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Agher (Irish: Achair) is a crossroads and townland in County Meath, Ireland. It is located 3 km (1.9 mi) southwest of Summerhill.


Achair or Achradh
Town Land/Crossroads
Agher Post Office
Agher Post Office
Agher is located in Ireland
Location in Ireland
Coordinates: 53°27′35″N 6°46′07″W / 53.459810°N 6.768609°W / 53.459810; -6.768609Coordinates: 53°27′35″N 6°46′07″W / 53.459810°N 6.768609°W / 53.459810; -6.768609
CountyCounty Meath
Dáil ÉireannMeath West
Time zoneUTC+0 (WET)
 • Summer (DST)UTC-1 (IST (WEST))

The only retail outlet in Agher is the local convenience store, which is a post office as well. The Nangle family has owned the shop for over 200 years.[citation needed]

Agher DemesneEdit

Turn left at the crossroads; continue a kilometre down the road and on the left is the entrance to Agher Demesne or also called Agher Pallis. This was the seat of the Winter family, and had a number of out-houses. gardens and orchards. The residence was situated in a demesne of about 350 acres. It is said that the cottages on his estate were excellent, showing Winter's regard for comfort of his tenants and employees.[1]

Agher HouseEdit

Agher House faced east with the wing to the south side. The gardens include trees and shrubs, with a pond to the west of the house.[citation needed]

The Winters had many servants including a butler, cook, housekeeper and maids as well as a coachman, a carpenter and a gardener. In the early 1930s Colonel Winter sold the estate to the land commission. The land commission divided the land among some local people and people from the west and south of Ireland. The land commission tried to sell the house but could get no offers and in 1947 a decision was taken to demolish the house by controlled explosion. The rubble was pushed into the basement of the former mansion and a modern house was built beside it. This was a great shame and a great tragedy as a four-story mansion was demolished and many jobs were lost. The site retains some original features like the entrance, the out-offices and the farmyard.[2]

Agher ChurchEdit

Jonathan Swift

Agher Church is the local Anglican church. It is in the Rathmolyon and Dunboyne Union, which is a collection of parishes joined together. The rector of the union is The Reverend Rector Janice Aiton. The church holds a very important stained-glass window made by Thomas Jervais. It is the second-earliest known Irish-made stained-glass window.[3] The unusual subject is St Paul preaching to the Athenians on top of Mars Hill outside the Court of Areopagus. The window was originally erected in the private chapel of Dangan Castle, the seat of the Wellesley family (who Field Marshal, The Duke of Wellington, Lord Arthur Wellesley KG, GCB, GCH, PC, FRS is a member of the family), which burnt down in the 1809. The window was presented to Agher by the O'Connor family, who were then occupying Dangan. Soon after the new Agher church was constructed, Samuel Winter erected a family burial vault in the churchyard. Agher church was re-built in 1902. The church's history goes back to 1407, when The Reverend W. Edwards and Reverend N. Vale was a part of the clergy.[4]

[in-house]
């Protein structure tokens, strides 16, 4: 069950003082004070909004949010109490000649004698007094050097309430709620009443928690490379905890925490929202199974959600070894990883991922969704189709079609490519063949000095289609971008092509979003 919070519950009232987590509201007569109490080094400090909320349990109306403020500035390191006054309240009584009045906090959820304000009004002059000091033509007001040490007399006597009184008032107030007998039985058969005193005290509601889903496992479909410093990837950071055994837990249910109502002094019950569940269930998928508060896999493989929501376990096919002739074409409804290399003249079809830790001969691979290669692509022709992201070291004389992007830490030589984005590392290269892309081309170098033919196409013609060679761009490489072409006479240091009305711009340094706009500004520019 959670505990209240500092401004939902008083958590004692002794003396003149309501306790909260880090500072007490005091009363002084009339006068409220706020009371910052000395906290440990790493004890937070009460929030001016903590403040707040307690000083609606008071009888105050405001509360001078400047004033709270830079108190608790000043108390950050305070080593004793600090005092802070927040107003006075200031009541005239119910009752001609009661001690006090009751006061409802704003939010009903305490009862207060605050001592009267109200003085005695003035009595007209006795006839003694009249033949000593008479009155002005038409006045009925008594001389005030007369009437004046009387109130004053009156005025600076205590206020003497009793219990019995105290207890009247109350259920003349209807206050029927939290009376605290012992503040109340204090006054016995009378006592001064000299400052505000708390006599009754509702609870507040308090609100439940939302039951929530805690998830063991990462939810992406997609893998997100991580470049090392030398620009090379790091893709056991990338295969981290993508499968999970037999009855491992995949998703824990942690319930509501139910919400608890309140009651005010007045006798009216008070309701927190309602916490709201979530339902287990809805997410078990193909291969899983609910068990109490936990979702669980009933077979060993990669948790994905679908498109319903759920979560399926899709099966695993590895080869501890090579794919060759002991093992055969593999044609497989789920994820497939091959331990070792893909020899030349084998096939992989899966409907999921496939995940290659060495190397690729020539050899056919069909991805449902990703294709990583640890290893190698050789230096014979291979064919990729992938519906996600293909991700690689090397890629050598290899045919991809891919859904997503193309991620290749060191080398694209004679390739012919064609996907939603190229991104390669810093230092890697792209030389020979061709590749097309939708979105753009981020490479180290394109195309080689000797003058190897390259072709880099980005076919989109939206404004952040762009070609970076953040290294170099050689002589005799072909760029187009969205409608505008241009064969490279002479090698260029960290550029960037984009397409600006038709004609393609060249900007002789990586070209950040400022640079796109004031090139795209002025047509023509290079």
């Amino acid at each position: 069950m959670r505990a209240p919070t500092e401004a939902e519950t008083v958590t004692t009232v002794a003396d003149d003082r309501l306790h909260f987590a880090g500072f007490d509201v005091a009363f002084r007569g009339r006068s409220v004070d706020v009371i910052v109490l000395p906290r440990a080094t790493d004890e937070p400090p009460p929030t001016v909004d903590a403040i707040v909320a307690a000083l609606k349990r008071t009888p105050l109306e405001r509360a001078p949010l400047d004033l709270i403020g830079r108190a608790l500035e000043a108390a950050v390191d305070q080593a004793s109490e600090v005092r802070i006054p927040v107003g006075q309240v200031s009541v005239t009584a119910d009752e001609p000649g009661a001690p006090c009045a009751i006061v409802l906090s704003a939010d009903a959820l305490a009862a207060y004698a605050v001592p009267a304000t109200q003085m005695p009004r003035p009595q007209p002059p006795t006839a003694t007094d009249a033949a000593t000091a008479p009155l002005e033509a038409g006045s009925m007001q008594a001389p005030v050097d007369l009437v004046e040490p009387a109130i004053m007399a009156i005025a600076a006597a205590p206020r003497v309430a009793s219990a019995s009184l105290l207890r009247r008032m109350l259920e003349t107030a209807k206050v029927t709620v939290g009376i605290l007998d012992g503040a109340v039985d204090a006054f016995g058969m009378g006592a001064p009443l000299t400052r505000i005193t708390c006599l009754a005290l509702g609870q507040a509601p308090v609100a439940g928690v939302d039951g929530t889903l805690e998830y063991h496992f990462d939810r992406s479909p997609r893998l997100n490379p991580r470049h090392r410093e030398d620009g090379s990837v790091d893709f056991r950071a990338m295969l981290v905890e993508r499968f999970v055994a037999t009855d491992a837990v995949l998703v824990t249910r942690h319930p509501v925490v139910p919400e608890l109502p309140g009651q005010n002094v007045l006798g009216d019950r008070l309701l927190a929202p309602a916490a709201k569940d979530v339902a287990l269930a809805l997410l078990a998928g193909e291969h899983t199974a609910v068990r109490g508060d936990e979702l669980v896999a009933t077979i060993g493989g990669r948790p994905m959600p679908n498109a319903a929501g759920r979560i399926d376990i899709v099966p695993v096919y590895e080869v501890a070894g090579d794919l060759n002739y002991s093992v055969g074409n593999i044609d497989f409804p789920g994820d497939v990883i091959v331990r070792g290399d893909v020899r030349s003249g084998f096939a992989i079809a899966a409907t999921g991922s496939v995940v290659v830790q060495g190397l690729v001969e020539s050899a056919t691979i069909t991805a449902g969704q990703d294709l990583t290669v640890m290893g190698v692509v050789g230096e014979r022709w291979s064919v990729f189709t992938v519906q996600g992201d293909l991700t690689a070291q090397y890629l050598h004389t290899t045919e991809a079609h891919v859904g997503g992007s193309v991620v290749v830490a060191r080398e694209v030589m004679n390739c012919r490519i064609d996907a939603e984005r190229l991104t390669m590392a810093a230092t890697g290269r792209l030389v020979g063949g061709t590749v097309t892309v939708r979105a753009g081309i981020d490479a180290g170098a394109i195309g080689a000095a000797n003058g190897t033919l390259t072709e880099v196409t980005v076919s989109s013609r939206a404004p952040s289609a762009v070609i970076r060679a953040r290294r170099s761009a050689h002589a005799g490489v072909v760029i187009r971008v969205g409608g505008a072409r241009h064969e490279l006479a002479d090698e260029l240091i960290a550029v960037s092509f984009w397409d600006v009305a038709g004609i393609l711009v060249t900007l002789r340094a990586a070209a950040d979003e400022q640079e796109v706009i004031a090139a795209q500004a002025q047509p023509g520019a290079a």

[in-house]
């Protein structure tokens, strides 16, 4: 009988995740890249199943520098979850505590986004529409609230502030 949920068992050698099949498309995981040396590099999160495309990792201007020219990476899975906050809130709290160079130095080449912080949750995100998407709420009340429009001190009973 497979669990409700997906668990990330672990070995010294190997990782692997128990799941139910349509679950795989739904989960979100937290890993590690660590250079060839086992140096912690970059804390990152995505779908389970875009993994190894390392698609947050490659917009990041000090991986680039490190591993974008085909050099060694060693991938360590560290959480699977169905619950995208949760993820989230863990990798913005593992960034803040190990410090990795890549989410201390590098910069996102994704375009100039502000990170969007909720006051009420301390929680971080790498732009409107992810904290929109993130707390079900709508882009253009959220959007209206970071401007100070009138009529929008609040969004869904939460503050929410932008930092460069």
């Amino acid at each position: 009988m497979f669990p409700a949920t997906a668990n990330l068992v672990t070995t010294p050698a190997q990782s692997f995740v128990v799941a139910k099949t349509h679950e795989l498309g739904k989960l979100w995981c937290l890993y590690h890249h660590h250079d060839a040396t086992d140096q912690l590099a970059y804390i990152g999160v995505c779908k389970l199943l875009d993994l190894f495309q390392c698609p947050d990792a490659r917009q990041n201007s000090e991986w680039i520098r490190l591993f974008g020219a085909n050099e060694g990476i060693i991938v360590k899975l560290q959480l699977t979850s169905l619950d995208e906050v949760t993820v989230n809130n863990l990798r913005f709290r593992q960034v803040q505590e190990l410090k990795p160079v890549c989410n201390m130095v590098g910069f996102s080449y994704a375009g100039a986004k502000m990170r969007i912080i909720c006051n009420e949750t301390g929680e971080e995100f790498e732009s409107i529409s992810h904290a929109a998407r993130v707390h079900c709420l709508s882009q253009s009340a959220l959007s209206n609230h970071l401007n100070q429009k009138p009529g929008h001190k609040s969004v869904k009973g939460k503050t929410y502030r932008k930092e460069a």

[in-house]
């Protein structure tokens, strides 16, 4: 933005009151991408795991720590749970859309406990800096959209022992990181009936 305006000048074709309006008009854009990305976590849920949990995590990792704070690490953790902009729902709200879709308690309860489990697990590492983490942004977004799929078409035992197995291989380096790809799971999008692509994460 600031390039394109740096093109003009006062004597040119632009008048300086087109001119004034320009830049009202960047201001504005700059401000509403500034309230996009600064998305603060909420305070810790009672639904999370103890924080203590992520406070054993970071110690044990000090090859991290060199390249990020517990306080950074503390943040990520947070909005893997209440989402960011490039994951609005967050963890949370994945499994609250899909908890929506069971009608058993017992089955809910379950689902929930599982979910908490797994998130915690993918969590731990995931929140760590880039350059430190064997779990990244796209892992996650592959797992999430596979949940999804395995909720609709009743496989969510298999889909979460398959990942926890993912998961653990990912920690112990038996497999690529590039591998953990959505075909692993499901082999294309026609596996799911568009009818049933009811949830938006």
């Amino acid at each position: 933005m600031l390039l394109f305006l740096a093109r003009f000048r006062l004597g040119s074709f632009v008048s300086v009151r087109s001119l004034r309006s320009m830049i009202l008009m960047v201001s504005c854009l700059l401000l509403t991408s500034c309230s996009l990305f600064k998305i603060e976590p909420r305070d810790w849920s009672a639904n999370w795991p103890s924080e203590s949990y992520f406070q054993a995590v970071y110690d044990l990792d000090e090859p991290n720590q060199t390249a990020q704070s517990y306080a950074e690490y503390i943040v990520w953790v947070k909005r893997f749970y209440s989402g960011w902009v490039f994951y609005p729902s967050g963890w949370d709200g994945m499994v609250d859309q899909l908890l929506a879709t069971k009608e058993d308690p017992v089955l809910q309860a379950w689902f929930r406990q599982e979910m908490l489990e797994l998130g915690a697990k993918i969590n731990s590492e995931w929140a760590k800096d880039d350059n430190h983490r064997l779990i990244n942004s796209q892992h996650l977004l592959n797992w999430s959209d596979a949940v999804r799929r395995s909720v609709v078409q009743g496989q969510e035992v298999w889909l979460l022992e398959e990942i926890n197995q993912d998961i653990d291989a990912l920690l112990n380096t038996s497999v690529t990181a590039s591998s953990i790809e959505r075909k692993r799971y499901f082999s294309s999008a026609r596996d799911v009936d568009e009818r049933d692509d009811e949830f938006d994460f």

The poet, political writer, and clergyman Jonathan Swift (1667–1745) was rector of the Church of Ireland Church at Agher.

The adjoining cemetery contains the graves of the Winter family, who provided the land on which the church was built in 1802. Members of the O'Higgins Family who were descended from the Barons of Ballynary in County Sligo and of whom Bernardo O'Higgins of Chile was a kinsman are also buried in Agher Cemetery.


Golf clubEdit

There is a golf club in Agher called Summerhill Golf Club. It is owned by the Nangle family. The current captain is Joe Crowe.[5]

Agher Park F.C.Edit

Kevin Hayes started with just one team playing in the Meath and District League in 1984. It grew to 12 teams by 1995 playing in the North Eastern Counties Schoolboys League, Northest[clarification needed] Ladies League and the M.D.L. In 2009 ″Agher Park F.C.″ amalgamated with another local club called ″Summerhill Celtic″ to become ″Park Celtic Summerhill″.

See alsoEdit


  1. ^ The History and Folklore of Coole and Summerhill Parish, compiled and presented by Coole and Summerhill I.C.A., page 94
  2. ^ The History and Folklore of Coole and Summerhill Parish, written and compiled by Coole and Summerhill I.C.A., pages 94–95
  3. ^
  4. ^ The History and Folklore of Coole and Summerhill Parish, written and compiled by Coole and Summerhill I.C.A., pages 96–99
  5. ^ "Captain's Message". Archived from the original on 19 April 2013. Retrieved 2013-07-21.

External linksEdit